WASHINGTON >> President Joe Biden has said it is a “legitimate question to ask anybody over 70 years old whether or not they’re fit” to serve in the White House. To those who question his fitness, he has a stock answer: “Watch me.”

On Sunday, Biden turns 80 — a number he tries never to utter in public. “I can’t even say the age I am going to be,” Biden said in a recent interview with MSNBC. “I can’t even get it out of my mouth.”

Also left unsaid is that Biden would be 86 at the end of a second term, should he run in 2024 and win — a fact that his critics have seized upon and that gives even some Democrats pause.

But while the risk of life-threatening diseases, dementia and death rises faster with each passing decade of a person’s life, experts in geriatrics say that people in their 80s who are active, engaged and have a sense of purpose can remain productive and healthy — and that wisdom and experience are important factors to consider.

The New York Times spoke to 10 experts in aging to paint a picture of what the next six years might look like for a person of the president’s age. These experts have not examined or treated Biden, though they have looked at publicly available information, including a medical report issued by the White House last year, a day before his 79th birthday.

Biden, these experts agreed, has a lot going in his favor: He is highly educated, has plenty of social interaction, a stimulating job that requires a lot of thinking, is married and has a strong family network — all factors that, studies show, are protective against dementia and conducive to healthy aging. He does not smoke or drink alcohol and, according to the White House, he exercises five times a week. He also has top-notch medical care.

His race is another factor. The life expectancy for the average white, 80-year-old man is another eight years, said Dr. John Rowe, a professor of health policy and aging at Columbia University. “And that’s the average,” Rowe said. “A lot of those 80-year-olds are already sick; they are already in the nursing home.”

Scientists who study aging stress that chronological age is not the same as biological age — and that the two often diverge as people grow older. It is true that older people tend to decline physically, and the brain also undergoes changes. But in people who are active, experts say, the brain continues to evolve and some brain functions can even improve — a phenomenon experts call the “neuroplasticity of aging.”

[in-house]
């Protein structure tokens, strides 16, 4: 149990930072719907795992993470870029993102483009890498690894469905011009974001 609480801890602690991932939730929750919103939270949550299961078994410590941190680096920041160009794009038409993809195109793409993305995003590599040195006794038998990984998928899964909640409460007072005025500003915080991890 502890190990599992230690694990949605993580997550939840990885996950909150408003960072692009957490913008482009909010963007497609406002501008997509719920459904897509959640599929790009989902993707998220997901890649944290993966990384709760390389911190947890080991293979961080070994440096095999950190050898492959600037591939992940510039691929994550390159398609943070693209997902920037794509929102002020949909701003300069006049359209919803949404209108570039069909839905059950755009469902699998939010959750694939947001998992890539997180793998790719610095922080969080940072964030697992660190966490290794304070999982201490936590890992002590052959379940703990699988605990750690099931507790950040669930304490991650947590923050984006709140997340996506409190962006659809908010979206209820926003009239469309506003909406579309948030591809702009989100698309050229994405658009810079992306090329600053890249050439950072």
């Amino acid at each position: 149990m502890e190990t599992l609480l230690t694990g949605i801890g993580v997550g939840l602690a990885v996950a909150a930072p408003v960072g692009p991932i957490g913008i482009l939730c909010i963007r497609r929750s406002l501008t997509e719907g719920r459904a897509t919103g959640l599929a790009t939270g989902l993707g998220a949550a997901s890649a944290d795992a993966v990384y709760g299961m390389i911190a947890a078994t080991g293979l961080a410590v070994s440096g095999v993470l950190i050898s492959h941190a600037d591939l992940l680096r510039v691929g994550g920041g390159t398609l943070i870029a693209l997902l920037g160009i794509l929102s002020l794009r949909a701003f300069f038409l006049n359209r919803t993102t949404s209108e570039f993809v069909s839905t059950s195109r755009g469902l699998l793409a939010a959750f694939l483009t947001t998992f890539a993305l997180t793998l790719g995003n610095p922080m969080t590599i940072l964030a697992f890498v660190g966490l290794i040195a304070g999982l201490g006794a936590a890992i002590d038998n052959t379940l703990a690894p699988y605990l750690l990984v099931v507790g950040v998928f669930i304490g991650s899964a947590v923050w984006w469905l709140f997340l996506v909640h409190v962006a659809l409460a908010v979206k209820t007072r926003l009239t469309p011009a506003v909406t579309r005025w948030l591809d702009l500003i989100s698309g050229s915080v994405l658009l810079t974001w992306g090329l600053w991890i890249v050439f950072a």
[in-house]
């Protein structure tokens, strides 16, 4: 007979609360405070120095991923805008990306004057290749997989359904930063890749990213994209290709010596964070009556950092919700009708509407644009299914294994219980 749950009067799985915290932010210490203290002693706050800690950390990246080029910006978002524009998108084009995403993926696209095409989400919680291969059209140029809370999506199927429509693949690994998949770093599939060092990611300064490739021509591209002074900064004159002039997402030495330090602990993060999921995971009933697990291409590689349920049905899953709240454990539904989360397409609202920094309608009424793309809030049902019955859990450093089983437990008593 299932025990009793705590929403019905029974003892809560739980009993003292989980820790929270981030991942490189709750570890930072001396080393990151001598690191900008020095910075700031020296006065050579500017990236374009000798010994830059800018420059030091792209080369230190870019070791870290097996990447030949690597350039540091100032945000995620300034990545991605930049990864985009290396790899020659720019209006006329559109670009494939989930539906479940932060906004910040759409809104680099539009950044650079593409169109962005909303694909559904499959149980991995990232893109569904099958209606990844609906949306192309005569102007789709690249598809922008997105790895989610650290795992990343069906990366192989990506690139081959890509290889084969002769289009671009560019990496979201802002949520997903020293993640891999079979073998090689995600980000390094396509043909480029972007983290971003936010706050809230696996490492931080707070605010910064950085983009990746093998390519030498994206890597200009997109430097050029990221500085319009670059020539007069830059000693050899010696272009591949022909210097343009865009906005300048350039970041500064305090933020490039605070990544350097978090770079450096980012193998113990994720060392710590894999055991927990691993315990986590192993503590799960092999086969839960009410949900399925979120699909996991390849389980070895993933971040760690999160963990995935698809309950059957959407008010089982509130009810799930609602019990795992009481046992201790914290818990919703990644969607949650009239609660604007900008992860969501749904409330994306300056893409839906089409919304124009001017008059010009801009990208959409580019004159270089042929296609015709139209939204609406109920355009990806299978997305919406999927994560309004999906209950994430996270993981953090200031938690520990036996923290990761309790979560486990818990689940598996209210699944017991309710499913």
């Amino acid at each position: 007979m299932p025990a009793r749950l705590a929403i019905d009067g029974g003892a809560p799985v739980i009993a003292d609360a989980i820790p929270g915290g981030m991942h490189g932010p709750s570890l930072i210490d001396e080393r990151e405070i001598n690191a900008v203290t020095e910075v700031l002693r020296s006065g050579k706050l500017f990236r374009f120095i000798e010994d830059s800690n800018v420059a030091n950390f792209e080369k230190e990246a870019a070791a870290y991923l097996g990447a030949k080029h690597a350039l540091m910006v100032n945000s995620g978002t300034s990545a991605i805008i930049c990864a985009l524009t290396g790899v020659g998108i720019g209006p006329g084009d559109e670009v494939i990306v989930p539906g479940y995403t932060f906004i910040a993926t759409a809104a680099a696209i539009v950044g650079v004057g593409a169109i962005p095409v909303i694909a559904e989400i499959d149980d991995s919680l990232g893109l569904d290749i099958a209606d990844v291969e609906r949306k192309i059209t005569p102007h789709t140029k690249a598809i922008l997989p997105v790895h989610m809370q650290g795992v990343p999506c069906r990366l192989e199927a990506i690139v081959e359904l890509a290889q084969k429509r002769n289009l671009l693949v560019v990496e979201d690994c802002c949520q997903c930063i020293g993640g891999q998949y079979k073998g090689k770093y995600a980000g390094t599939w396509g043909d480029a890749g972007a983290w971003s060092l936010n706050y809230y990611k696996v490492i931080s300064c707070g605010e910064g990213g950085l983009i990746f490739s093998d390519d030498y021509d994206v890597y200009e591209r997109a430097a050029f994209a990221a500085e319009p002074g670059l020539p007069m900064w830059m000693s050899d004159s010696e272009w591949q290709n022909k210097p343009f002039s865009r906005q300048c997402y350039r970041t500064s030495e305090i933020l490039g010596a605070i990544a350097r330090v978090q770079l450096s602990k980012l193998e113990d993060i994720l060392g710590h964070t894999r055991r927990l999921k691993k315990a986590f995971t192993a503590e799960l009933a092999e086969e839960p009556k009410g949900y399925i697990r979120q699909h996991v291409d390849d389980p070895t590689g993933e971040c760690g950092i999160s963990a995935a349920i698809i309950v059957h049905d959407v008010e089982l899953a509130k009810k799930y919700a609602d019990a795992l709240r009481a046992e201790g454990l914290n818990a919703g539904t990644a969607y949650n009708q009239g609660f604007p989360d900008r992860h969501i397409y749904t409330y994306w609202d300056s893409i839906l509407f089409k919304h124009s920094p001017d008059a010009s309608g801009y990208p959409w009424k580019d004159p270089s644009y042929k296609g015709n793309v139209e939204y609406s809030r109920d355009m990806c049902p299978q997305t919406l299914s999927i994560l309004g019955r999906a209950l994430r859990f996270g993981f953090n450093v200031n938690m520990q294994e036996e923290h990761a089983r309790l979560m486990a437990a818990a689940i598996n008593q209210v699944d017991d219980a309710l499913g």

“This idea that old age is associated with only declines is not true,” said Dr. Dilip Jeste, a psychiatrist who has studied aging at the University of California, San Diego. “There are studies that have been done all over the world which show that in people who keep active physically, socially, mentally and cognitively there is increased connectivity among specific networks, and even new neurons and synapses can form in selected brain regions with older age.”

No one can predict how a single individual will fare. The medical report the White House released last year was a summary of findings by the president’s longtime personal physician, Dr. Kevin C. O’Connor, who proclaimed him a “healthy, vigorous, 78- year-old male.” But the White House has not released underlying lab documents, as Biden did when he was running for office; Andrew Bates, the deputy press secretary, said Biden would have another physical “in the coming months.”

O’Connor reported that the president takes prescription medicine to control his cholesterol and atrial fibrillation — an irregular heartbeat. He also noted two specific changes in Biden’s health: He had experienced “increasing frequency and severity of ‘throat clearing’” while speaking, probably due to acid reflux, and he had some stiffness in his gait.

Both are common in older people, said Dr. Dan Blazer, professor emeritus and psychiatric epidemiologist at Duke University School of Medicine. The same, he said, goes for Biden’s verbal stumbles — including the time he searched an audience for a congresswoman, apparently forgetting that she had died the previous month.